David Gibson

Gender Differences in Conceptualizations of STEM Career Interest: Complementary Perspectives from Data Mining, Multivariate Data Analysis and Multidimensional Scaling

Data gathered from 325 middle school students in four U.S. states indicate that both male (p < .0005, RSQ = .33) and female (p < .0005, RSQ = .36) career aspirations for being a scientist are predictable based on knowledge of dispositions toward mathematics, science and engineering, plus self-reported creative tendencies. For males, strong predictors are creative tendencies (beta = .348) and dispositions toward science (beta = .326), while dispositions toward mathematics is a weaker (beta = .137) but still a significant (p < .05) predictor.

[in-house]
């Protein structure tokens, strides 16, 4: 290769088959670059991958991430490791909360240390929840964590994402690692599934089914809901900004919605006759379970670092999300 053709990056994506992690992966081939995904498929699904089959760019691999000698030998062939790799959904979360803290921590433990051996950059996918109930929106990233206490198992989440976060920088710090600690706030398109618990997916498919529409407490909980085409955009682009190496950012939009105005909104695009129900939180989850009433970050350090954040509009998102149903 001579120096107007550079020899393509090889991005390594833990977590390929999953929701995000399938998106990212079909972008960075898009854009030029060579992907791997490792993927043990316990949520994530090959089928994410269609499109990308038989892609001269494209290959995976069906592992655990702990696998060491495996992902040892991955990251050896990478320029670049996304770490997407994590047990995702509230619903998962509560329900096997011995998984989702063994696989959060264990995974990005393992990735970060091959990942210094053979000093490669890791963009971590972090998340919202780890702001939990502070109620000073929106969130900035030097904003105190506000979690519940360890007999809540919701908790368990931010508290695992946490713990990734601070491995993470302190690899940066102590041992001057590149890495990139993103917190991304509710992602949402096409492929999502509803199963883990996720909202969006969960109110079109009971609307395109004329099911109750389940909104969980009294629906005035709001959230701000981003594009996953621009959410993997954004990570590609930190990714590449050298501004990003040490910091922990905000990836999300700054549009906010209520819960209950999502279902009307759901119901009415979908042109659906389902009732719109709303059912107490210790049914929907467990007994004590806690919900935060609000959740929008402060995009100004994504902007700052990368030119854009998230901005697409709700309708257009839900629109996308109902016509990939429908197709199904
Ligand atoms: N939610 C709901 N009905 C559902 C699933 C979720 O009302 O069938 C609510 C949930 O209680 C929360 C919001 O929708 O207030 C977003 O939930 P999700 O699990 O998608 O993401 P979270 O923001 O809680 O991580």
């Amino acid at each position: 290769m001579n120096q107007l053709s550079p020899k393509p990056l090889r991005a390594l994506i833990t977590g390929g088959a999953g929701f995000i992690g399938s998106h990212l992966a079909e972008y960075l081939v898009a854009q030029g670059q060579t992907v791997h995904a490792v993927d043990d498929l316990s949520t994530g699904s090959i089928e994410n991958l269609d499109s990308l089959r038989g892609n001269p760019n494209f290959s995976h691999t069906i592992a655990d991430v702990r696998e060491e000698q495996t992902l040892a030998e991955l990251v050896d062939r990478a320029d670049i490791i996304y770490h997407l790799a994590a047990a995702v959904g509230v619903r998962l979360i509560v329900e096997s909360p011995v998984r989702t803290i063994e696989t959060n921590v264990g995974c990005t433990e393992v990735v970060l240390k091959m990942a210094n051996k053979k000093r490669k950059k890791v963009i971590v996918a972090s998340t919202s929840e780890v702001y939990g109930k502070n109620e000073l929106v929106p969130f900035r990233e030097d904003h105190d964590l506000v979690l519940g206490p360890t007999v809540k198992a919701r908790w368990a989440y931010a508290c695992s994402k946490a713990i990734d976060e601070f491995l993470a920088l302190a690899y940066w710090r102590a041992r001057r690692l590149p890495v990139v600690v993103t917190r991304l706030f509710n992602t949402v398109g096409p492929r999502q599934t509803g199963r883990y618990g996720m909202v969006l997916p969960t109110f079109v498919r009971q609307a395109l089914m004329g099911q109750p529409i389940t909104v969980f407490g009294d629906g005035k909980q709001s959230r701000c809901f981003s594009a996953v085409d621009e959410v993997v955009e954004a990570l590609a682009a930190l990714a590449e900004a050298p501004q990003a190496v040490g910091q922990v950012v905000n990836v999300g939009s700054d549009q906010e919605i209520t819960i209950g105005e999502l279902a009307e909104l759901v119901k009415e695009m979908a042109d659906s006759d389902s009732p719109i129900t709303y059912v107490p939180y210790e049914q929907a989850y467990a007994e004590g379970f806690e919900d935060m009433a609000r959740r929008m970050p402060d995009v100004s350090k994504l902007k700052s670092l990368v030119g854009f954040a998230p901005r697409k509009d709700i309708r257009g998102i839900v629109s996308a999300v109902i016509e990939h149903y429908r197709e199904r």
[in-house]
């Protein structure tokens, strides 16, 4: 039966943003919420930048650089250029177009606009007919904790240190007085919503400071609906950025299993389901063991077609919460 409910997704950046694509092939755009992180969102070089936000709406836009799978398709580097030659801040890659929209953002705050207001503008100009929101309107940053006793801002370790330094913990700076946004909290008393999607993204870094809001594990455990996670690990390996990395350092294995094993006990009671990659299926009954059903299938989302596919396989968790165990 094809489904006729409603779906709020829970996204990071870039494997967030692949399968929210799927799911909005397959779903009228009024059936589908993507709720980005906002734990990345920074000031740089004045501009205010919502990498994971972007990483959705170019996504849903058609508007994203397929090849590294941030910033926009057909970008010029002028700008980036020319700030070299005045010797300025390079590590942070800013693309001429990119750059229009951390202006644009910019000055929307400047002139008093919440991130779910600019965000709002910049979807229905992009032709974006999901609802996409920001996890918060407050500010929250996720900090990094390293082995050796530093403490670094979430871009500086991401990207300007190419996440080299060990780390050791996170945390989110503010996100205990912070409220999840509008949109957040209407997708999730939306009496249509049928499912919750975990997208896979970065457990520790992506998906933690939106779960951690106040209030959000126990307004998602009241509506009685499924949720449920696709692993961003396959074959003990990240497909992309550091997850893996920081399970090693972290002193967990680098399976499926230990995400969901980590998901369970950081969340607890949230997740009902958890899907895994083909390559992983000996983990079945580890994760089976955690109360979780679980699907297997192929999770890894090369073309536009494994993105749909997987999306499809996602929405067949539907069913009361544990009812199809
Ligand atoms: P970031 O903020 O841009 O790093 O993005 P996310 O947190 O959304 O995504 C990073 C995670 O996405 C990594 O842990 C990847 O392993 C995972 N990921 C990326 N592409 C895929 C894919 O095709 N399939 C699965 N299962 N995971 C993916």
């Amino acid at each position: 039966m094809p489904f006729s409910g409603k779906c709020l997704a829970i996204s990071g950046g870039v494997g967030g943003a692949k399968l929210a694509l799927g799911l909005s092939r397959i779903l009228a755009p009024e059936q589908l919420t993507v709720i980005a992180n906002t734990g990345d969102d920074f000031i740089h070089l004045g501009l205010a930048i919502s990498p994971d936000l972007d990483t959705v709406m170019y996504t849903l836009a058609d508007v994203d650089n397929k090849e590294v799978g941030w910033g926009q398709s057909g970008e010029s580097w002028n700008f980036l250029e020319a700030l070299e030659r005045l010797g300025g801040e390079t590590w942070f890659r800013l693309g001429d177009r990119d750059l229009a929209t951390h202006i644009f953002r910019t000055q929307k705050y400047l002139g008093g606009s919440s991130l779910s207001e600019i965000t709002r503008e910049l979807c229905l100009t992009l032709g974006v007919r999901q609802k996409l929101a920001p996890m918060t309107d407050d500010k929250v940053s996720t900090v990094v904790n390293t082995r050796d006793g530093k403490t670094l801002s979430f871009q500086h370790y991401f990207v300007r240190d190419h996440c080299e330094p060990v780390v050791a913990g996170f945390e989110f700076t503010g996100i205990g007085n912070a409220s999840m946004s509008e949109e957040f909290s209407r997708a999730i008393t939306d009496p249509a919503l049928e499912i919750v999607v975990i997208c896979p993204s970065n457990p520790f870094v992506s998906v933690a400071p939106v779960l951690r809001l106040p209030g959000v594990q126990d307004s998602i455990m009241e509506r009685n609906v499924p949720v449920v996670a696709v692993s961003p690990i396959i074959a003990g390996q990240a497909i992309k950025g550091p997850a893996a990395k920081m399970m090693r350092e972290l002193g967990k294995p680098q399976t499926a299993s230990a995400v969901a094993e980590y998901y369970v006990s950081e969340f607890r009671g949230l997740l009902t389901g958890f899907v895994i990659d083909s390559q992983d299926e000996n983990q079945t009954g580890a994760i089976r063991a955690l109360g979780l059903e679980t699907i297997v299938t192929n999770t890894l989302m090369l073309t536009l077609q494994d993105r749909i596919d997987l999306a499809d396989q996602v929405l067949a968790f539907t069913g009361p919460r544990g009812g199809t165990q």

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Longitudinal analysis of cognitive constructs fostered by STEM activities for middle school students

The purpose of this study was to determine whether the changes found to occur pre- to post intervention in students' cognitive structures continued to persist two years later. Major findings were: 1) higher-order STEM-related constructs established during the treatment year tended to persist two years later, even as component dispositions varied, and 2) gender differences in level of persistence emerged in only one of the four higher-order constructs identified.

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